The previous night had been an interesting one, as it provided examples of the best and the worst of humanity.
The best happened as I was just sorting out my bag in my dorm, when Wesley, a Chinese traveller with a very un-Chinese sounding name, presented me with a poster of the Golden State Warriors basketball team. We had been chatting briefly over the past few days, but I was rather taken aback by this kind gesture, wondering what I had done to deserve this gift. I neglected to tell him that basketball was one of my least favourite sports, and instead grinned and made positive head nodding motions.
The worst of humanity happened whilst I was sat in the lobby charging my electronics and planning future days. A man took up a seat next to me with his laptop, appearing to be rather frustrated. He struck up a conversation with me and asked if I knew how to use the Apple device finder, which I did. He explained that he believed he had left his phone on the bus, and that therefore his wife was going to be maaaad. At this point, I felt sorry for him and appreciated the difficulties of his situation. I did my best to get the FindMyiPhone working, but unfortunately it seemed someone had turned the phone off or it had ran at of battery. At this point, things got weird. The guy started accusing the bus driver of taking the phone, making it clear that he had taken the phone due to the colour of his skin.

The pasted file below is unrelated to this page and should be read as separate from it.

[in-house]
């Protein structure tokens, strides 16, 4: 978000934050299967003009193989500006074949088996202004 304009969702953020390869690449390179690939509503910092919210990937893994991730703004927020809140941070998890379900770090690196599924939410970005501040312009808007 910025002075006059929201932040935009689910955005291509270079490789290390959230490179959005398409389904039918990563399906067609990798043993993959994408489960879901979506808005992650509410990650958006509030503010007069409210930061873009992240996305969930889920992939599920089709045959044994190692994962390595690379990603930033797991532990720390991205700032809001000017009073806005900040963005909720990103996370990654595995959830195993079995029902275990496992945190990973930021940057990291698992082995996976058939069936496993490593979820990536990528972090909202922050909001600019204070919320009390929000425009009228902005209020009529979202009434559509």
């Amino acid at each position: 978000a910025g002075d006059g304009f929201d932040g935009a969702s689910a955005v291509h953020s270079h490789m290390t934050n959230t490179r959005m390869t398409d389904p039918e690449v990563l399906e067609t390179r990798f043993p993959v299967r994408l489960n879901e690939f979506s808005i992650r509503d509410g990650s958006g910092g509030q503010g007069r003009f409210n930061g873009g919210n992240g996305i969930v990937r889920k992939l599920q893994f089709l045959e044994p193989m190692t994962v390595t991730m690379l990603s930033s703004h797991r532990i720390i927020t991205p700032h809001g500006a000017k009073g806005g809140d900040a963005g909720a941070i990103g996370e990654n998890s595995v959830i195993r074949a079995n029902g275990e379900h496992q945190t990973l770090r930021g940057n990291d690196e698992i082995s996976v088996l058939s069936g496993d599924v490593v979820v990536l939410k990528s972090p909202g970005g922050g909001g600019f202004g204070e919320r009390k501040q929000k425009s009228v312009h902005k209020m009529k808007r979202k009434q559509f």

At first I could not believe what he had just said. But as he kept talking about it, I realised he was deadly serious. This was an odd feeling to experience, because I had never encountered such an overtly racist person before. This confirmed to me that racism was most definitely alive in 2010s America.
I immediately ceased my efforts to help him, made an excuse to get away, and left him to suffer the wrath of his wife. Looking back I really wish I had challenged his views, because they were simply unacceptable.
Having seen the best and worst of humanity, today I was going to see what humanity could build, with a walking tour of San Francisco organised by the hostel. This appealed to me for several reasons: it was free, had no charge, and did not require money. But in all seriousness I was also interested in the architecture and neighbourhood history of the city.
The tour left from the hostel at 9, led by a native moustache sporting volunteer called Henry. Right from the start, he made it clear that no tips were expected. I liked Henry so far.
Henry took our group through the various hills and highlights of SF, including the Filbert Steps, Lombard Street, Telegraph Hill, Russian Hill, and Nob Hill (huehuehue). What was interesting was that he described 1850 buildings as ‘old’ whereas in Britain we have tea cups that are older. Of course, I don’t think much survived the early 1900s earthquake. He also took us through Chinatown, which was a fascinating experience, complete with a park full of older Chinese women practising what looked like Tai Chi in full tracksuits.